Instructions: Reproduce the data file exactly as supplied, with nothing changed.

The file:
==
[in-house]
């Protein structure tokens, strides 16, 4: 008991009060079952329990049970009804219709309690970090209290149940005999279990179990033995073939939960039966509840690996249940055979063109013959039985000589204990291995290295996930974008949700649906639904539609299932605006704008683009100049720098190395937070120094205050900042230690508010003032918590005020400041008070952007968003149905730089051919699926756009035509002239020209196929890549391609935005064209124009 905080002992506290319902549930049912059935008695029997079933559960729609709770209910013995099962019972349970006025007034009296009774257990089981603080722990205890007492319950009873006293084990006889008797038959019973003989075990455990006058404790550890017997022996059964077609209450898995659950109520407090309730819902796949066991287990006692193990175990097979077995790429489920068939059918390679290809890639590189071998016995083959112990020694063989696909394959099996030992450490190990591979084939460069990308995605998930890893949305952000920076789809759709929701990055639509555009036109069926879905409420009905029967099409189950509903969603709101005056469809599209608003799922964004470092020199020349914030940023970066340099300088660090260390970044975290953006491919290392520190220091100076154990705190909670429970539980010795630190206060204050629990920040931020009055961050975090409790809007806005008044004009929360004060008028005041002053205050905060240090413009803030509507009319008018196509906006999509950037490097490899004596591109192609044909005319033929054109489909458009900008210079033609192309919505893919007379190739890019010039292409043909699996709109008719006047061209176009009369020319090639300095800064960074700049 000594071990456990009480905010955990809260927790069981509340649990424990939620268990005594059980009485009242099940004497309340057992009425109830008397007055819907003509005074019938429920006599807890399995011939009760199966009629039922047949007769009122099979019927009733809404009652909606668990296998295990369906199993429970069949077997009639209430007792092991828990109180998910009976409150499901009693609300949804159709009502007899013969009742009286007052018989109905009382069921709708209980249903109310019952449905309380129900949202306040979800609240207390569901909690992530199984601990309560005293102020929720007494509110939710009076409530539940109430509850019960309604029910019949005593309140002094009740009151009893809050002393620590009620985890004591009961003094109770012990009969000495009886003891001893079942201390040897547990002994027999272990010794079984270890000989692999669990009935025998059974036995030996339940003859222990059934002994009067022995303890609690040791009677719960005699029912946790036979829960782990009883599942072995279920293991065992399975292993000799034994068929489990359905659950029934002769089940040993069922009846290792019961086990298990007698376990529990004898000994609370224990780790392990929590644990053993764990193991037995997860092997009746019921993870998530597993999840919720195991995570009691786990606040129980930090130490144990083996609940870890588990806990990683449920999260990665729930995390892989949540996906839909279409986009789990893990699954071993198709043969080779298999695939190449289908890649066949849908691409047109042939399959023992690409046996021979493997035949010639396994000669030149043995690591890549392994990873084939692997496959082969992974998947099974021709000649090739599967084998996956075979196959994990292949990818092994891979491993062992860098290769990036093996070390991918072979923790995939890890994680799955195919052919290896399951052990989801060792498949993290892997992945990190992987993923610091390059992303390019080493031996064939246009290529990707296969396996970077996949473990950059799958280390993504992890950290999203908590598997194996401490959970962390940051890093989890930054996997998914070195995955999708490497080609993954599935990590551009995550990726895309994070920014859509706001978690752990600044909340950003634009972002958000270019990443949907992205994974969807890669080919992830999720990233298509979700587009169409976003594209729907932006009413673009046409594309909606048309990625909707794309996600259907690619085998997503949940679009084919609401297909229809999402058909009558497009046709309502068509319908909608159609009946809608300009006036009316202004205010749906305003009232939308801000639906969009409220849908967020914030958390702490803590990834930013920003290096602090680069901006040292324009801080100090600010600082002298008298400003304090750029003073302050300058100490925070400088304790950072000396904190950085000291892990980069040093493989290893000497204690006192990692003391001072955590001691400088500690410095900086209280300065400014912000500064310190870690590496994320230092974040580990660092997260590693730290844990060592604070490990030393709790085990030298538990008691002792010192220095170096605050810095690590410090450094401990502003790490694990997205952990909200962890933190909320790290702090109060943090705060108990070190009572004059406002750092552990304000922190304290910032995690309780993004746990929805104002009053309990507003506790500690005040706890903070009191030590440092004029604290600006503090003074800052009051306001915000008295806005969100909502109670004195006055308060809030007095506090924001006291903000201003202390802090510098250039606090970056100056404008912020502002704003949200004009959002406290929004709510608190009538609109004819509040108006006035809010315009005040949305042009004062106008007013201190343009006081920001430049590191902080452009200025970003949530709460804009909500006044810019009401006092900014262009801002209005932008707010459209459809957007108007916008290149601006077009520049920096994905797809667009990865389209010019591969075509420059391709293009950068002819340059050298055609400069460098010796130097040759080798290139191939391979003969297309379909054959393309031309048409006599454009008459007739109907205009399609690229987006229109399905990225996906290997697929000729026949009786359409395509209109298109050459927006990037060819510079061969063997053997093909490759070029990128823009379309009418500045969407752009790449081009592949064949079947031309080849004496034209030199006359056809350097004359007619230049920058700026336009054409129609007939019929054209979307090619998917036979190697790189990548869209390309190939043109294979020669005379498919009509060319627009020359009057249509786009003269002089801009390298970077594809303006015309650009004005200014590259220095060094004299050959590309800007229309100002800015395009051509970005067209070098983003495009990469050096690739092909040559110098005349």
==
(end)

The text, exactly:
[in-house]
């Protein structure tokens, strides 16, 4: 008991009060079952329990049970009804219709309690970090209290149940005999279990179990033995073939939960039966509840690996249940055979063109013959039985000589204990291995290295996930974008949700649906639904539609299932605006704008683009100049720098190395937070120094205050900042230690508010003032918590005020400041008070952007968003149905730089051919699926756009035509002239020209196929890549391609935005064209124009 905080002992506290319902549930049912059935008695029997079933559960729609709770209910013995099962019972349970006025007034009296009774257990089981603080722990205890007492319950009873006293084990006889008797038959019973003989075990455990006058404790550890017997022996059964077609209450898995659950109520407090309730819902796949066991287990006692193990175990097979077995790429489920068939059918390679290809890639590189071998016995083959112990020694063989696909394959099996030992450490190990591979084939460069990308995605998930890893949305952000920076789809759709929701990055639509555009036109069926879905409420009905029967099409189950509903969603709101005056469809599209608003799922964004470092020199020349914030940023970066340099300088660090260390970044975290953006491919290392520190220091100076154990705190909670429970539980010795630190206060204050629990920040931020009055961050975090409790809007806005008044004009929360004060008028005041002053205050905060240090413009803030509507009319008018196509906006999509950037490097490899004596591109192609044909005319033929054109489909458009900008210079033609192309919505893919007379190739890019010039292409043909699996709109008719006047061209176009009369020319090639300095800064960074700049 000594071990456990009480905010955990809260927790069981509340649990424990939620268990005594059980009485009242099940004497309340057992009425109830008397007055819907003509005074019938429920006599807890399995011939009760199966009629039922047949007769009122099979019927009733809404009652909606668990296998295990369906199993429970069949077997009639209430007792092991828990109180998910009976409150499901009693609300949804159709009502007899013969009742009286007052018989109905009382069921709708209980249903109310019952449905309380129900949202306040979800609240207390569901909690992530199984601990309560005293102020929720007494509110939710009076409530539940109430509850019960309604029910019949005593309140002094009740009151009893809050002393620590009620985890004591009961003094109770012990009969000495009886003891001893079942201390040897547990002994027999272990010794079984270890000989692999669990009935025998059974036995030996339940003859222990059934002994009067022995303890609690040791009677719960005699029912946790036979829960782990009883599942072995279920293991065992399975292993000799034994068929489990359905659950029934002769089940040993069922009846290792019961086990298990007698376990529990004898000994609370224990780790392990929590644990053993764990193991037995997860092997009746019921993870998530597993999840919720195991995570009691786990606040129980930090130490144990083996609940870890588990806990990683449920999260990665729930995390892989949540996906839909279409986009789990893990699954071993198709043969080779298999695939190449289908890649066949849908691409047109042939399959023992690409046996021979493997035949010639396994000669030149043995690591890549392994990873084939692997496959082969992974998947099974021709000649090739599967084998996956075979196959994990292949990818092994891979491993062992860098290769990036093996070390991918072979923790995939890890994680799955195919052919290896399951052990989801060792498949993290892997992945990190992987993923610091390059992303390019080493031996064939246009290529990707296969396996970077996949473990950059799958280390993504992890950290999203908590598997194996401490959970962390940051890093989890930054996997998914070195995955999708490497080609993954599935990590551009995550990726895309994070920014859509706001978690752990600044909340950003634009972002958000270019990443949907992205994974969807890669080919992830999720990233298509979700587009169409976003594209729907932006009413673009046409594309909606048309990625909707794309996600259907690619085998997503949940679009084919609401297909229809999402058909009558497009046709309502068509319908909608159609009946809608300009006036009316202004205010749906305003009232939308801000639906969009409220849908967020914030958390702490803590990834930013920003290096602090680069901006040292324009801080100090600010600082002298008298400003304090750029003073302050300058100490925070400088304790950072000396904190950085000291892990980069040093493989290893000497204690006192990692003391001072955590001691400088500690410095900086209280300065400014912000500064310190870690590496994320230092974040580990660092997260590693730290844990060592604070490990030393709790085990030298538990008691002792010192220095170096605050810095690590410090450094401990502003790490694990997205952990909200962890933190909320790290702090109060943090705060108990070190009572004059406002750092552990304000922190304290910032995690309780993004746990929805104002009053309990507003506790500690005040706890903070009191030590440092004029604290600006503090003074800052009051306001915000008295806005969100909502109670004195006055308060809030007095506090924001006291903000201003202390802090510098250039606090970056100056404008912020502002704003949200004009959002406290929004709510608190009538609109004819509040108006006035809010315009005040949305042009004062106008007013201190343009006081920001430049590191902080452009200025970003949530709460804009909500006044810019009401006092900014262009801002209005932008707010459209459809957007108007916008290149601006077009520049920096994905797809667009990865389209010019591969075509420059391709293009950068002819340059050298055609400069460098010796130097040759080798290139191939391979003969297309379909054959393309031309048409006599454009008459007739109907205009399609690229987006229109399905990225996906290997697929000729026949009786359409395509209109298109050459927006990037060819510079061969063997053997093909490759070029990128823009379309009418500045969407752009790449081009592949064949079947031309080849004496034209030199006359056809350097004359007619230049920058700026336009054409129609007939019929054209979307090619998917036979190697790189990548869209390309190939043109294979020669005379498919009509060319627009020359009057249509786009003269002089801009390298970077594809303006015309650009004005200014590259220095060094004299050959590309800007229309100002800015395009051509970005067209070098983003495009990469050096690739092909040559110098005349």